Who was Linus?

Essay by HerbertGibsonUniversity, Bachelor'sA+, April 2004

download word file, 2 pages 3.0

Throughout the history of ancient Greece, religion was a mix of different ideas from different cultures and different regions. This often led to some misunderstandings and confusion about certain deities and practices. These misunderstandings sometimes opened doors to new ideas and new dimensions in Greek religion. The story behind the name Linus is one such case of misunderstanding leading to a new facet of Greek religion.

The misunderstanding began when Greek travelers moved through the area of Phoenicia around harvest time. Loud cries in the form of a chant could be heard coming from the fields. These chants must have impressed the Greek travelers, so much so that when they arrived home they felt compelled to make up an explanation for the chant. The one word most easily distinguished by the Greeks seems to have been 'Linou' or 'ai Linou'. The Greeks interpreted this to mean "woe to Linos".

This was the beginning of the misinterpretation, but, as most stories do, the story of Linus would grow bigger.

The meaning of the chant of the harvesters in Phoenicia was easily enough guessed at by the Greeks, but it left some questions. Who was this Linus, and why were all the field workers mourning him? Greek mythology is a history of explaining the unexplained, so of course the Greeks also came up with an explanation of the mournful cry. They explained it thus: Linus was a youth who was raised by a shepherd and then torn to pieces by the shepherds dogs. This story borrows somewhat from the story of an Egyptian youth named Maneros. He, too, died an untimely death and his name and story also came from a misinterpreted harvest lament. The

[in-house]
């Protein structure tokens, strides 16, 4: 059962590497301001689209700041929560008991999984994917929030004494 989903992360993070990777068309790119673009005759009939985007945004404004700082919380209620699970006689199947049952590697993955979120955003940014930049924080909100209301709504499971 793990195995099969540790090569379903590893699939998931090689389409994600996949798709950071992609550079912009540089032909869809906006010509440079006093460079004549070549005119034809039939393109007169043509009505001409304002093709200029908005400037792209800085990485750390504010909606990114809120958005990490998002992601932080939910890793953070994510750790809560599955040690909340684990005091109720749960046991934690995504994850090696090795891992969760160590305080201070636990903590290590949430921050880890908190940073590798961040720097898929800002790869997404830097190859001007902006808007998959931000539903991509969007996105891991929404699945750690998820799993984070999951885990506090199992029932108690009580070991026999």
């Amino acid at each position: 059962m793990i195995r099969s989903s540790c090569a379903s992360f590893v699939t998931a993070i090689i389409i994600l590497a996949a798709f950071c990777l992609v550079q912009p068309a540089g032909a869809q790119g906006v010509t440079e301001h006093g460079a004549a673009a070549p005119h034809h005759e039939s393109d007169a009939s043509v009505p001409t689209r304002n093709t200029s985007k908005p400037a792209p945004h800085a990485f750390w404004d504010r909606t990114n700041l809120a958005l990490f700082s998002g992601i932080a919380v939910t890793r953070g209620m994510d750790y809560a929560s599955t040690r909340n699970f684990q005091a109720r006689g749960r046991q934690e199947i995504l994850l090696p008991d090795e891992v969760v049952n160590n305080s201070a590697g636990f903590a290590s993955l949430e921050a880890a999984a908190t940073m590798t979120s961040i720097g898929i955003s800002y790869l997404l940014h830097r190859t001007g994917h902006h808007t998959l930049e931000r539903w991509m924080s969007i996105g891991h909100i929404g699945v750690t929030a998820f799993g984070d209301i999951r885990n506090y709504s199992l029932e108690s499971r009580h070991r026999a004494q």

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Greeks seemed to accept this story, and it has a small place in Greek mythology. But as has already been stated, the Greeks based their story on a misunderstanding.

So what was the truth behind the harvester's cry? The Greeks were not completely wrong in assuming it was a lament. But they were mistaken about who the lament was for. The Phoenician harvesters were not mourning a lost youth; instead they were mourning the death of Adonis, the god they believed they had killed when they reaped the corn. They were not chanting 'ai Linou', instead they were chanting 'ai lanu', which means "woe to us". They felt this dirge necessary to give proper respect to the dying Adonis, and to assure that he would come back the next season and once again bless the crops. Theses "Linus songs", as they came to be known, were not limited to the corn harvest. They were also chanted at the time of harvesting and pressing grapes.

Although later Greek literature might argue otherwise, Linus was never a youth or a deity. It was simply a harvest lament offered to the god who had lived in the crop who was now being killed by the reapers.